Another way our lifestyle has been altered by getting plug-in cars (on top of downsizing our home, adding solar panels, getting electric lawn equipment, changing careers, etc…) is that we wanted to start growing our own produce. Bonnie and I have been concerned about pesticides and commercial farming for some time. Bonnie has dabbled in vegetable gardening, but with limited area to garden, she never grew very much.
I decided I’d like to change that, so I started looking for raised garden bed kits. I found an ad for a nice looking raised bed, made of cedar planks.I knew I wanted to avoid stained or chemically treated wood, since those chemicals could leach into the soil and contaminate the food we were growing to avoid contamination. The kit came in various sizes and I immediately was drawn to the largest size offered: 12′ X 2′. However, at $349, I wondered how much it would cost to build one from scratch. As it turned out, I could build TWO raised beds, each 50% larger (12′ X 3′) for about the same price. The side walls would be made of 2″ X 8″ planks, but I needed a way to join two of the planks to create a 16″ raised bed. Then I discovered Kreg Tools, on TV! Specifically, I found the Kreg Jig R3. Although the Kreg website showed to tool being used to create screw holes to join boards at a 90 degree angle to one another, I realized I could also use it to create a 2″ X 16″ plank from two 2″ X 8″ planks. Now I knew I could build the gardens myself!
I laid the planks out in the garage and began drilling holes and joining boards into larger planks. The Kreg Jig worked great! Each garden required five 12′ long 2″ X 8″ boards, two for each long side and one, cut into four three foot sections for the two end walls. I realized the holes created by the Kreg jig should alternate from inside the box to outside the box, so as to make the walls as strong as possible. It also occurred to me that the holes, once drilled, should go upward so they would not collect rainwater. (I thought about this project a lot, before starting work on it.)
The two end caps would be attached by screws going straight through them, into the side walls. I did not try to use the Kreg Jig for these holes. Here’s the first box I built: This was as far as I got the first Sunday, one week before Earth Day.
The following Wednesday was my day off, so I decided to build the second box, while Bonnie was at work. I also had my first design change. I decided to use my line trimmer to eliminate the grass, under the gardens, and attach black garden barrier cloth to the underside of each box, to prevent grass or weeds rising through the garden. (I know with 14″ of soil above the grass, it would have probably just died under all that dirt, but sometimes I can’t help myself.)
I trimmed an area around the base of the first box, to guide the removal of the existing grass and flipped it over, to add the barrier cloth to it as well. I then placed it where the second box would be located and used it as a trimming guide for the second box turf removal. I then flipped it back to its original location and placed the second box. Both the aisles between the first box and the back fence, as well as between the two boxes was a few inches larger than my lawnmower’s width, so I can keep the grass mowed in those narrow pathways. I also made a design change to the second box. Since Bonnie wasn’t going to be around to help me move it into position, I decided to add triangular braces, in the corners, so that the box wouldn’t flex at the corners, as I dragged it from the front yard, into position in the back yard.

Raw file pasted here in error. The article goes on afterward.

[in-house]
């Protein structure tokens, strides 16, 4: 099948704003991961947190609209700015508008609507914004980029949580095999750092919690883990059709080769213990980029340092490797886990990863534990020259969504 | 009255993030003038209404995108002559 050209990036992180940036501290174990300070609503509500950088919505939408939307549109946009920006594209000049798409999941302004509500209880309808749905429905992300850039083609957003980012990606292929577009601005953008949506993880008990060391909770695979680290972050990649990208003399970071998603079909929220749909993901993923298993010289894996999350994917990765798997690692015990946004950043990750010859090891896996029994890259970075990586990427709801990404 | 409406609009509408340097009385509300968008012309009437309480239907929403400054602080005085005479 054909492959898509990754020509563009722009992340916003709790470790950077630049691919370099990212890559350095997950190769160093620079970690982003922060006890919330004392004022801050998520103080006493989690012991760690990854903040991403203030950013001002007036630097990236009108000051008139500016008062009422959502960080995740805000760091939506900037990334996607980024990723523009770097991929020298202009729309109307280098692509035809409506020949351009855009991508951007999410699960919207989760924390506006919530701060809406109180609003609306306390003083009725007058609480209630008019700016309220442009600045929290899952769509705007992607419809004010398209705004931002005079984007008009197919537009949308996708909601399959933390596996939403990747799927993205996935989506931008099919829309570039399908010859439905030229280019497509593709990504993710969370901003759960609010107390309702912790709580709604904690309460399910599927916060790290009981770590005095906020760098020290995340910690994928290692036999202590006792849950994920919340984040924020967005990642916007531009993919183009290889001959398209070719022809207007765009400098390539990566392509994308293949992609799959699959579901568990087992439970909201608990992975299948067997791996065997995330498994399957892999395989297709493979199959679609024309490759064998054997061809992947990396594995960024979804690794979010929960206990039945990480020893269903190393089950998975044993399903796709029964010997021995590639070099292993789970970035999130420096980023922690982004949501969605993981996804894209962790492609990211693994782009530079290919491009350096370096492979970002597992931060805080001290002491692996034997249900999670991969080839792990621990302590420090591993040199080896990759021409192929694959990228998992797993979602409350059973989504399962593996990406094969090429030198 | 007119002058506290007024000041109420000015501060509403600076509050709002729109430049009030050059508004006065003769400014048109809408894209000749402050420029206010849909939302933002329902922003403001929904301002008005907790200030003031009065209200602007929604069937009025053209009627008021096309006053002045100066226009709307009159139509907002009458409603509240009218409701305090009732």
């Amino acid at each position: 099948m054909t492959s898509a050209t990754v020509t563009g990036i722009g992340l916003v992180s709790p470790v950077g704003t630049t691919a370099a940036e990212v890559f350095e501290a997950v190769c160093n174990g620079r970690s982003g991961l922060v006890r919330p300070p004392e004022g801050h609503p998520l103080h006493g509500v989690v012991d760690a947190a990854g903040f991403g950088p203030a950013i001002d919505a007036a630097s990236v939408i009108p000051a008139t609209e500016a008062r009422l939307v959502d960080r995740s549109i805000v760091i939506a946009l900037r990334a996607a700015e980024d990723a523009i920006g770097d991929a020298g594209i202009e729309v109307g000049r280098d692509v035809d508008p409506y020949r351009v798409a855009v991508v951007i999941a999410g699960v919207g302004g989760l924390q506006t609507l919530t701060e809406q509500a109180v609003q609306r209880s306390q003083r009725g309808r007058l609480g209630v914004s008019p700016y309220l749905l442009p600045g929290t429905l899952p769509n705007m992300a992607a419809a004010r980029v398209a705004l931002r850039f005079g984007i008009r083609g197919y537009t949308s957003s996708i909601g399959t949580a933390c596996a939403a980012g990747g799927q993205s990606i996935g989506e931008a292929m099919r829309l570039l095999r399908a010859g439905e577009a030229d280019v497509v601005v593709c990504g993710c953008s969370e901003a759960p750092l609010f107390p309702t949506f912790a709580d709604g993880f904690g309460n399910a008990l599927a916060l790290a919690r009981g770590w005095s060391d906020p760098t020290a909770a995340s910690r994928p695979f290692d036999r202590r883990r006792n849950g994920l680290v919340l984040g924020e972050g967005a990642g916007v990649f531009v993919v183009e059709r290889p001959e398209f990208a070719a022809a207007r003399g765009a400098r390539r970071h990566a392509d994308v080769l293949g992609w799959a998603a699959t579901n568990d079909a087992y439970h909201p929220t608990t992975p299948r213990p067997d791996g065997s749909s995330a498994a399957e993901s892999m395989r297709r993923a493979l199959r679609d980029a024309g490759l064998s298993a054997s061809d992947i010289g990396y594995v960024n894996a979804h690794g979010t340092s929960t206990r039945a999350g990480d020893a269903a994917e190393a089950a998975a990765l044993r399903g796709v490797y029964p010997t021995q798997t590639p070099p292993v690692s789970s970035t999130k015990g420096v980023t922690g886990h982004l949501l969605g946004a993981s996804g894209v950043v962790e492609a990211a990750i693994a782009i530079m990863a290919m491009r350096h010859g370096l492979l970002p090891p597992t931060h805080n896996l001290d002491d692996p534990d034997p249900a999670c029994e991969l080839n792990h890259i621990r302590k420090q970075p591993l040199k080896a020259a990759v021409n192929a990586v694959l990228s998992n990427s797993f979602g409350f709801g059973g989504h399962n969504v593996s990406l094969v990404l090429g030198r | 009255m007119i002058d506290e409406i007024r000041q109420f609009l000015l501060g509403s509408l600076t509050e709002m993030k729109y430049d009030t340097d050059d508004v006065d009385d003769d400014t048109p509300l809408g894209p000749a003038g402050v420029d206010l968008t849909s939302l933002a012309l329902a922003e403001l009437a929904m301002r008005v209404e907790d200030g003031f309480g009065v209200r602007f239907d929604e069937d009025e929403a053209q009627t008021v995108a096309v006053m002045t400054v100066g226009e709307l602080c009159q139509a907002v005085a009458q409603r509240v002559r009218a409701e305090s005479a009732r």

Here they are in their final position at the end of Wednesday. You can barely see one of the corner braces on the left box in the far corner, at the bottom of the box.Next up was the earth for my Earth Day project. With guidance, we decided on a mixture of two cubic yards of topsoil, one yard compost and 1/2 yard of expanded shale (to absorb excess moisture, letting it back out as the soil becomes dry). We looked around for soil providers and selected one we had driven past often, Alpine Materials. They were very helpful and suggested the mix of soils. They delivered it the same Thursday I ordered it and dumped it on my driveway. Then, the work became grueling. Thankfully, Bonnie’s mom Ellie, helped level the dirt in the beds, so I could concentrate on being a pack mule.
It took me from the time I got home from work, until sunset, to load the dirt into a wheelbarrow and dump it into the gardens. I had splinters in my hands, from the rough cedar boards and was totally spent at the end of this task. However, standing back and admiring my finished (I thought) work was quite satisfying.
Saturday, while I was at work, Bonnie started buying plants for her gardens. Lots of types of tomatoes, including my favorite: beefsteak were purchased.
On Earth Day Sunday, as we started our morning, Bonnie mentioned trellis-training her tomatoes to get more production out of each plant. I was in the mood to design, so I started putting together a trellis plan for one of the beds. (We decided against trellises for both beds, as the southernmost bed’s trellis would eventually cast shade on the northernmost bed.As you can see, I really get into designing stuff. So I spent Earth Day morning designing and building the parts list (or bill of materials for you engineering types). Then it was off to Home Depot to get what we needed and back home to build the trellis! Here are some shots of the finished project and a happy Bonnie:
Next up: fresh veggies!!!